Culture secretary Maria Miller will meet with officials from the EU Competition Commission on Thursday, to find out why approval for the UK's publicly-funded rural broadband push has not yet been given.
A month ago, reports emerged suggesting clearance was due at the end of October or start of November, but nothing has materialised since. Miller is meeting with competition commissioner Joaquin Almunia at midday CET to discuss the hold-up.
EU regulators have to give clearance to the Broadband Delivery UK (BDUK) scheme because it involves vast amounts of public funding. With most if not all of the £530m likely to go to telecoms incumbent BT, state aid rules mean the Commission has to check this does not distort the market.
"We had originally expected clearance around March/April, so the whole process has taken a lot longer than anticipated," a spokesperson for Miller's Department for Culture, Media and Sport (DCMS) told ZDNet on Thursday.
"We appreciate there are a lot of factors to consider when reaching a decision, and support a strong and robust state aid programme — but it needs streamlining to ensure that these types of lengthy delays can be avoided in future."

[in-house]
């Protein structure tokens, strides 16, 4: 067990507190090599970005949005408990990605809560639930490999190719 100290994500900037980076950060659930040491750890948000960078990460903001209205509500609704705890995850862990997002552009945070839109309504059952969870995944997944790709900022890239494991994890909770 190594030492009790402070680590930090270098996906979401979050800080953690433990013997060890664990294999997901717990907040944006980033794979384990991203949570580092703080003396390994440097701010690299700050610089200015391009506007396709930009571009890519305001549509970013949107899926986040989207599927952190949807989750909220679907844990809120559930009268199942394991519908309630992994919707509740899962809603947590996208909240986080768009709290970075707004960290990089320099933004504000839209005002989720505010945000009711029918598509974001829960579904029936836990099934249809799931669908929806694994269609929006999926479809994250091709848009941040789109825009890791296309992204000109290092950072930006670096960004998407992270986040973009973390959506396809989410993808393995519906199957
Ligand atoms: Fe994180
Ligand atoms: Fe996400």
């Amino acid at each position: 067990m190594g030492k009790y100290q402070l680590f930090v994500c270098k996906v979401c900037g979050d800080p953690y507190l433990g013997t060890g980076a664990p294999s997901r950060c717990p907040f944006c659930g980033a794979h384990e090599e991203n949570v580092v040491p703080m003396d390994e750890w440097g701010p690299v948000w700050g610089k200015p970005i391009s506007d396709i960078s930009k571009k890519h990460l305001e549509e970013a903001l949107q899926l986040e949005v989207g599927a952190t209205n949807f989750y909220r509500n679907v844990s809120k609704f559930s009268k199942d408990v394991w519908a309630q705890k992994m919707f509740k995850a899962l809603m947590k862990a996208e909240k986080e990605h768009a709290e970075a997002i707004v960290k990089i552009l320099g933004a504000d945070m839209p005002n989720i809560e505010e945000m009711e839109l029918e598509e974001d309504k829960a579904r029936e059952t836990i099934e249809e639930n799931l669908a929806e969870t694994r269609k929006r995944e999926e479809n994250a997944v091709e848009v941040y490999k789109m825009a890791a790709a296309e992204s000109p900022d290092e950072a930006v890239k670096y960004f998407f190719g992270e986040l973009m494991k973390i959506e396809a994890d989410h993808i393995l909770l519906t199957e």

"In addition to meeting with the commissioner today to discuss the rural broadband issue, the secretary of state is also going to raise the question of what can be done to speed up the process, so that future projects aren't affected by the same obstacles."
BDUK is intended to get super-fast broadband rolled out in parts of the UK that the private sector sees as too unprofitable for investment. This mainly means rural areas, although some towns and cities also fall into this 'final third'.
BT and Fujitsu are the only companies left in the running for the BDUK cash, but Fujitsu appears to have been blacklisted by the government due to past failures in major public IT projects. This leaves BT as the most likely recipient of the £530m, although the telco will top this up with some of its own money as well.
In September, a leaked document suggested BT was adopting a costing model for its BDUK activities that is not in line with state aid rules. BT denied it was inflating its costs.